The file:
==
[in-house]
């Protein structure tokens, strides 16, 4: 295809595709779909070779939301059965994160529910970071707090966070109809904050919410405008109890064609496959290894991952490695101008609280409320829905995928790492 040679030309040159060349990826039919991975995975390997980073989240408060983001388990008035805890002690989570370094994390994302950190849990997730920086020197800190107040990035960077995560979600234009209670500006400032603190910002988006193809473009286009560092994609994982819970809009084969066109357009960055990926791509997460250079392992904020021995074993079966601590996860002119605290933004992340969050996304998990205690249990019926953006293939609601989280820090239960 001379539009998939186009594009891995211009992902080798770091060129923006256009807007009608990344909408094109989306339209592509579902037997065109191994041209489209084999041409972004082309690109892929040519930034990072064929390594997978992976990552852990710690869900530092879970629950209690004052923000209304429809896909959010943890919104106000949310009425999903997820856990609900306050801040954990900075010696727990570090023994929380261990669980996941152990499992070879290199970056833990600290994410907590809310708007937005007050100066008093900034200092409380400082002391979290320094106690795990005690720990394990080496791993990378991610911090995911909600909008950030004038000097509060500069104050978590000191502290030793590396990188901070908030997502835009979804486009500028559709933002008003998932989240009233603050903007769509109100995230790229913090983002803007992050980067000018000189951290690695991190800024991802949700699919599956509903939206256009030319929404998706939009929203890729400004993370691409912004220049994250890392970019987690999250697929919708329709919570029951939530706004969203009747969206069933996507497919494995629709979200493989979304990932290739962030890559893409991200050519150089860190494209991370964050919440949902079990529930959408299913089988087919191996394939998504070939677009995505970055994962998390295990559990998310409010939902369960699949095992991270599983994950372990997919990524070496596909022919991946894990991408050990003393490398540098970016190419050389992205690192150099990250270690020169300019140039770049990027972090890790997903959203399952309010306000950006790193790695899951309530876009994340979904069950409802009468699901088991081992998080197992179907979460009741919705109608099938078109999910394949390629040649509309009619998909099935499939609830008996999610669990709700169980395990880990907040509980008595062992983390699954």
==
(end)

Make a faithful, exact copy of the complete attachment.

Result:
[in-house]
């Protein structure tokens, strides 16, 4: 295809595709779909070779939301059965994160529910970071707090966070109809904050919410405008109890064609496959290894991952490695101008609280409320829905995928790492 040679030309040159060349990826039919991975995975390997980073989240408060983001388990008035805890002690989570370094994390994302950190849990997730920086020197800190107040990035960077995560979600234009209670500006400032603190910002988006193809473009286009560092994609994982819970809009084969066109357009960055990926791509997460250079392992904020021995074993079966601590996860002119605290933004992340969050996304998990205690249990019926953006293939609601989280820090239960 001379539009998939186009594009891995211009992902080798770091060129923006256009807007009608990344909408094109989306339209592509579902037997065109191994041209489209084999041409972004082309690109892929040519930034990072064929390594997978992976990552852990710690869900530092879970629950209690004052923000209304429809896909959010943890919104106000949310009425999903997820856990609900306050801040954990900075010696727990570090023994929380261990669980996941152990499992070879290199970056833990600290994410907590809310708007937005007050100066008093900034200092409380400082002391979290320094106690795990005690720990394990080496791993990378991610911090995911909600909008950030004038000097509060500069104050978590000191502290030793590396990188901070908030997502835009979804486009500028559709933002008003998932989240009233603050903007769509109100995230790229913090983002803007992050980067000018000189951290690695991190800024991802949700699919599956509903939206256009030319929404998706939009929203890729400004993370691409912004220049994250890392970019987690999250697929919708329709919570029951939530706004969203009747969206069933996507497919494995629709979200493989979304990932290739962030890559893409991200050519150089860190494209991370964050919440949902079990529930959408299913089988087919191996394939998504070939677009995505970055994962998390295990559990998310409010939902369960699949095992991270599983994950372990997919990524070496596909022919991946894990991408050990003393490398540098970016190419050389992205690192150099990250270690020169300019140039770049990027972090890790997903959203399952309010306000950006790193790695899951309530876009994340979904069950409802009468699901088991081992998080197992179907979460009741919705109608099938078109999910394949390629040649509309009619998909099935499939609830008996999610669990709700169980395990880990907040509980008595062992983390699954």